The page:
Hurdles ahead as govt wants to review taxation of non-residents
February, 19th 2007
In 2003, a task force appointed by the finance ministry recommended major reforms in the taxation of non-residents. These are governed by the domestic law and the Double Taxation Avoidance Agreements that India has with over 70 countries now.
The introduction of anti-abuse rules in the domestic law, controlled foreign corporation regulations, norms on thin capitalisation, allowing tax deduction to foreign banks on bad and doubtful debts, rationalising taxation of royalties featured in the list of suggestions made by the Vijay Mathur panel.
Last year, revenue authorities shortlisted some of the suggestions to be incorporated in the new Direct Taxes Code which is slated to be tabled in Parliament this budget session. An important recommendation which may be accepted by the government is the incorporation of anti-abuse and anti-avoidance provisions in the domestic law. It would, however, take at least a year April 2008 for the direct tax code to be operationalised.
The panels recommendation was meant to curb the misuse of the Indo-Mauritius Double Taxation Avoidance Convention (DTAC). There have been allegations of third country entities using the provisions of the DTAC to set up conduit companies in Mauritius and use them as vehicles to invest in India to escape paying tax. This practice is known as treaty shopping. Besides this, some Indian entities also channel (black) money into the country through shell companies in Mauritius.
Mauritius does not tax capital gains from sale of shares. So Mauritius-based investors do not pay tax on the capital gains arising from sale of Indian equities. The task force held that the benefit of DTAC should be given only to persons who are residents of either or both the contracting states.
India is trying to re-negotiate the tax treaty with Mauritius but has not made much headway so far. Indian tax authorities are keen on the incorporation of the limitation of benefit (LOB) clause in the treaty. If accepted, the benefit of the treaty will be limited to qualified residents in either of the states.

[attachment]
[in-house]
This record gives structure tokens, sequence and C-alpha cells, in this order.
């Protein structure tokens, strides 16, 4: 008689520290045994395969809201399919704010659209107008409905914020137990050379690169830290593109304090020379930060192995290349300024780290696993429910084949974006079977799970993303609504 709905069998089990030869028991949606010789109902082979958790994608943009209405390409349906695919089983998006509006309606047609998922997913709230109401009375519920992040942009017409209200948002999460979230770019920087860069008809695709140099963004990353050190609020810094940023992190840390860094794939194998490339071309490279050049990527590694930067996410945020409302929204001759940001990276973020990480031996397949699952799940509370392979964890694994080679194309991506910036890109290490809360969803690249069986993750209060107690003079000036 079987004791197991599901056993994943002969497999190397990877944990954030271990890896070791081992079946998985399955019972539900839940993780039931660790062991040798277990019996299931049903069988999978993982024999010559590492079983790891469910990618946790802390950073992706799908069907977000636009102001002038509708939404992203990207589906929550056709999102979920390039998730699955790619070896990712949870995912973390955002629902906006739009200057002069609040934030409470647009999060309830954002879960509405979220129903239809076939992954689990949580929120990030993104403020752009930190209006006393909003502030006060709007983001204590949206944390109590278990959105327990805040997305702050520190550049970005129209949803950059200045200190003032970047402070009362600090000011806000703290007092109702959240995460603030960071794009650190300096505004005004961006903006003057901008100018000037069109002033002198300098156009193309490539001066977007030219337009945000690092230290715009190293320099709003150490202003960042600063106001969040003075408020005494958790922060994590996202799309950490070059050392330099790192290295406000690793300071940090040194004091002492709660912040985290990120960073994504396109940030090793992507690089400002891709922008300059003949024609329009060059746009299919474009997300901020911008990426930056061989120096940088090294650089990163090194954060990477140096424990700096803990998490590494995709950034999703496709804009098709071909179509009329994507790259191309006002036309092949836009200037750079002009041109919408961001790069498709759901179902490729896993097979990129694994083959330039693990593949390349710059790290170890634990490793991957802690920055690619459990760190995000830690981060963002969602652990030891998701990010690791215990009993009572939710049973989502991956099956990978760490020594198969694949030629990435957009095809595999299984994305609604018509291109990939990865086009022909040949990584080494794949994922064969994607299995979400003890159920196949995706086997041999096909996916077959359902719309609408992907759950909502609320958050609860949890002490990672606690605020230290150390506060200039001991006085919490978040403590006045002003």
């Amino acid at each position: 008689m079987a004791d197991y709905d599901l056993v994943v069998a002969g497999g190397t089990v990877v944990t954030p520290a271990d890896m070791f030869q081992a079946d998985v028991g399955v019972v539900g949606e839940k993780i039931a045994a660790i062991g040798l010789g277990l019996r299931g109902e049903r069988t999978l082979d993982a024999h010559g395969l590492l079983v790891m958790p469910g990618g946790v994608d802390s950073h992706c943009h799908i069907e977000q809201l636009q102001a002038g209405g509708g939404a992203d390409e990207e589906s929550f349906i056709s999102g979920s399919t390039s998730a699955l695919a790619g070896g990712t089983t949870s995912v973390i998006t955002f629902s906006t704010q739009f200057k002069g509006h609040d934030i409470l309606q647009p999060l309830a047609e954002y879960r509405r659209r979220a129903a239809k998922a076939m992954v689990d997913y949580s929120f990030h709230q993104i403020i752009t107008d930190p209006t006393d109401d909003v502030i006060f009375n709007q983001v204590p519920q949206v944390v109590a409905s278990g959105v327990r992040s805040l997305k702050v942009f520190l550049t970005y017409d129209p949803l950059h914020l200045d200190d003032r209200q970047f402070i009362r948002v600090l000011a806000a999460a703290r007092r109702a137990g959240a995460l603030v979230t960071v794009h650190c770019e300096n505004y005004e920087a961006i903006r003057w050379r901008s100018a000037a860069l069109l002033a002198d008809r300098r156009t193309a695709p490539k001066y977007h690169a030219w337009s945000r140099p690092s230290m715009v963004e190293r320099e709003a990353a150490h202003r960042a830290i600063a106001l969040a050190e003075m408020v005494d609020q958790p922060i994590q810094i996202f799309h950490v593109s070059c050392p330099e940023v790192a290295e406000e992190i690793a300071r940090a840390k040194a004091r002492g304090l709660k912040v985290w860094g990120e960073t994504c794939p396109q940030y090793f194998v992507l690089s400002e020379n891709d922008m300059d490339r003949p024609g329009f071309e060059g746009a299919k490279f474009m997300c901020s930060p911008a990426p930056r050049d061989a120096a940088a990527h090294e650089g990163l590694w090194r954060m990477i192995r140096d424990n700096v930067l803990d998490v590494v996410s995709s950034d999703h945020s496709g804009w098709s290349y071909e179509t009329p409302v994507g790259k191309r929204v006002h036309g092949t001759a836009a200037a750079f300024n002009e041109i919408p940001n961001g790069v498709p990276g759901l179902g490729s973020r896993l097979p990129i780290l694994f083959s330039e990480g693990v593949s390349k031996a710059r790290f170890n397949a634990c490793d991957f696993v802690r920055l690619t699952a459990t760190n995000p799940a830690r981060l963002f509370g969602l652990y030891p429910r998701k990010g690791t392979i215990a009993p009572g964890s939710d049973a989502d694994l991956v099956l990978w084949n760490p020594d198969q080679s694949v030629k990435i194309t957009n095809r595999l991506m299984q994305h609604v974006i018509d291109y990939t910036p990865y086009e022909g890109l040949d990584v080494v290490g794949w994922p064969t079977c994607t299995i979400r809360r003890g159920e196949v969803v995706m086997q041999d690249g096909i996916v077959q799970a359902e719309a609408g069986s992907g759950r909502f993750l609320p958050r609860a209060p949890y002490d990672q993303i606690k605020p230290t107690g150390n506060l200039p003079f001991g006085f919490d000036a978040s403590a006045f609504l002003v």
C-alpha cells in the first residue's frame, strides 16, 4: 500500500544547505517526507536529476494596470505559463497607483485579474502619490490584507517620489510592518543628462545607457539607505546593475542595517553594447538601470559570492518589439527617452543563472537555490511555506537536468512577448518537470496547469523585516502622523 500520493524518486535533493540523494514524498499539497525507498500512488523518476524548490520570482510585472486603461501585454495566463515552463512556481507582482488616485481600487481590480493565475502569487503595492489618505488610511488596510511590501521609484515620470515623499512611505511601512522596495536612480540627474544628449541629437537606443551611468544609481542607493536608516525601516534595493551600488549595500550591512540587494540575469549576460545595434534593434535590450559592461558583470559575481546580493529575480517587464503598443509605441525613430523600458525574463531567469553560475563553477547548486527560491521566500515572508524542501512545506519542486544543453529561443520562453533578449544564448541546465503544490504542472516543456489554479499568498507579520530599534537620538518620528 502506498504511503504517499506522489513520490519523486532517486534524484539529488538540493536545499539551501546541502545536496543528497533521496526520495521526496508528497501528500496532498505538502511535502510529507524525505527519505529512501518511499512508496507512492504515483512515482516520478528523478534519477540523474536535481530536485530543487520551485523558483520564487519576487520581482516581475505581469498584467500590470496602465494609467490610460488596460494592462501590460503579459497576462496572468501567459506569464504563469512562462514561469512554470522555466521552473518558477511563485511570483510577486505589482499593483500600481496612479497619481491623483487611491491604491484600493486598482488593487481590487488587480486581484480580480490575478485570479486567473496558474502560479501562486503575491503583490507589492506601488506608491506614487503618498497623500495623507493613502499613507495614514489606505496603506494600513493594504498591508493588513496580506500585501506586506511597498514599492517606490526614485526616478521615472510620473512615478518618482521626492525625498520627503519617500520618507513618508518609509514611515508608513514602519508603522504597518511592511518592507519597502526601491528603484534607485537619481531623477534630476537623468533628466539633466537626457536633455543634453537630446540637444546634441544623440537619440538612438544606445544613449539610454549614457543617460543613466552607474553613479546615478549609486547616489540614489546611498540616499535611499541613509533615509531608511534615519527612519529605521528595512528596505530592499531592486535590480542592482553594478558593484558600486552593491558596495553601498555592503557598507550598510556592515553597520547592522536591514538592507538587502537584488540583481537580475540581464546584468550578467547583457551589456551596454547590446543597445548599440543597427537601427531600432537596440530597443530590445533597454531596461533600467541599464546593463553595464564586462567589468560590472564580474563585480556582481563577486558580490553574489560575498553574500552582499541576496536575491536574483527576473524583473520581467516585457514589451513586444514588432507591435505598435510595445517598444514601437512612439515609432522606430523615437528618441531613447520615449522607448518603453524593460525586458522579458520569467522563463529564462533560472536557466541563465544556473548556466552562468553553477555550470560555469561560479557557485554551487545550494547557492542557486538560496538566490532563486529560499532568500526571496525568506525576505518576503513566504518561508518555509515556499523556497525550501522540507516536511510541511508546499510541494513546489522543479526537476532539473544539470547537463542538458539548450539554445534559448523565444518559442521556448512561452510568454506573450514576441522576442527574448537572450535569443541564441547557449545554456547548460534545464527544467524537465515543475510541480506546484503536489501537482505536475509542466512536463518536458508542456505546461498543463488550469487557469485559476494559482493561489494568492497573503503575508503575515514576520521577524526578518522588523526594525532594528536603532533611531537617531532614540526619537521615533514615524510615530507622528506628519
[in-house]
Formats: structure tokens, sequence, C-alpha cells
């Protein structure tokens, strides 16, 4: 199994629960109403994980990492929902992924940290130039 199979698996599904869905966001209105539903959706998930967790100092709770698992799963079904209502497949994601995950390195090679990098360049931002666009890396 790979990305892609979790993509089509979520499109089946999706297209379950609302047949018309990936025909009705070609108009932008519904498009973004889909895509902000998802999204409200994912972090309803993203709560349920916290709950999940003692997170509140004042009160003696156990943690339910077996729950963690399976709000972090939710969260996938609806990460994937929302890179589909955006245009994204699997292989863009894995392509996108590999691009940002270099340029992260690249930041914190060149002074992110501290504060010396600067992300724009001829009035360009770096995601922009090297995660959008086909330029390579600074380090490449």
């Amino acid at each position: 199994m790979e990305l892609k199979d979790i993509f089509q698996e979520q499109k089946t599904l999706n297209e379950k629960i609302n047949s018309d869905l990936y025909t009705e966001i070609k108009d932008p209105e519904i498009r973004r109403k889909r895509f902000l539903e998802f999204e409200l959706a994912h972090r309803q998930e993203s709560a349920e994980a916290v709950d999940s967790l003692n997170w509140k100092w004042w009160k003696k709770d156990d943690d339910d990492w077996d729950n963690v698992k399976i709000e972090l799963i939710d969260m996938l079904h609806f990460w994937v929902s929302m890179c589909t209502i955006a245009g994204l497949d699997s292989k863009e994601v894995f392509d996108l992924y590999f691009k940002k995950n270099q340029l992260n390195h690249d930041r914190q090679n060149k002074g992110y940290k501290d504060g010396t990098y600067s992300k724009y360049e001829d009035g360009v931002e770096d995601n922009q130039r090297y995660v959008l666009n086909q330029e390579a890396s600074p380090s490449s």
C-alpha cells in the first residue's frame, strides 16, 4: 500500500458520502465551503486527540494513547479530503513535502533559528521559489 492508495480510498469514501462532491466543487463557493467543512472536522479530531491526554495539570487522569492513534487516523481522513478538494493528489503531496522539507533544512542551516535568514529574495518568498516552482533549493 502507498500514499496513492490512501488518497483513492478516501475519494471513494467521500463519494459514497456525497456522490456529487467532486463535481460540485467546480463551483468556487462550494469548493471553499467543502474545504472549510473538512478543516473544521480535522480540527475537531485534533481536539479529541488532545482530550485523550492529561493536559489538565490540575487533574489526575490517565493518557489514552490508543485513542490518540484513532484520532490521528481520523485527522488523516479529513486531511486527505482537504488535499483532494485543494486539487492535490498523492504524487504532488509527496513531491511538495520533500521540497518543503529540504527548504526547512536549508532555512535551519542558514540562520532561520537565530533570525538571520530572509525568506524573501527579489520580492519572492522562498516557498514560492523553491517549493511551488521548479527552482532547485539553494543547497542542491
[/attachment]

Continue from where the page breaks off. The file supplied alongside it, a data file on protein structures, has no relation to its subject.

An alternate option being considered now is the introduction of an anti-abuse clause in the Income-Tax Act to prevent the misuse of treaty benefits. Some tax experts reckon that it may not be feasible to replicate general anti-abuse provisions in India on the lines of those adopted in the US. This is because in the US, treaties and domestic laws are considered at par with each other. Nevertheless, the US Supreme Court has held that for domestic law to prevail there must be an express statement in the body of law, or in its legislative history indicating its intent to do so.
However in India, the situation is different and the provisions of treaty override those in the domestic law. The mere introduction of general anti-abuse provisions in the domestic income-tax law will not necessarily override the treaty. The international law in the Indian context is on a higher plane than the domestic law. This is more particularly so when read in conduction with Section 90 of the Income Tax Act, 1961 along with Articles 51, 73 and 253 of the Constitution. The government would have to weigh the impact of such a move on its relationships with its treaty partners before taking a final view. The Supreme Court has clearly recognised in the case of Azadi Bachao Andolan that apart from tax allocation, tax treaties are entered into to encourage mutual trade and investment, according to Nishith Desai, an International Tax Lawyer.
The panel also favoured adopting controlled foreign corporation (CFC) regulations, given the rise in outbound investments and the ability of companies to park profits outside in tax havens. By doing so, these companies defer taxes in India which results in a loss of revenue. Outbound FDI is projected to touch $3 billion this fiscal and could grow substantially in the coming years, with deals such as Tata Steels acquisition of Corus.
Several developed countries have CFC regulations which helps prevent companies from accumulating profits in low tax jurisdictions. In the US, for example, these regulations apply to US investors who own stock in non-US corporations. It essentially accelerates the taxation of passive income in the hands of US investors.
With Indian companies expanding and setting up operations overseas, the government is also looking at the feasibility of having norms on thin capitalisation. These rules ensure that resident enterprises do not classify a large portion of their equity as debt to claim a deduction on interest earned on profits. In the US, for example, the thin capitalisation rules discourage US companies from having a debt equity ratio higher than 3:1 since in such cases there may be no deduction available on the interest payments.
May be it is early days still to usher in these regulations for Indian companies as it could stifle their efforts to compete with global companies in an efficient manner.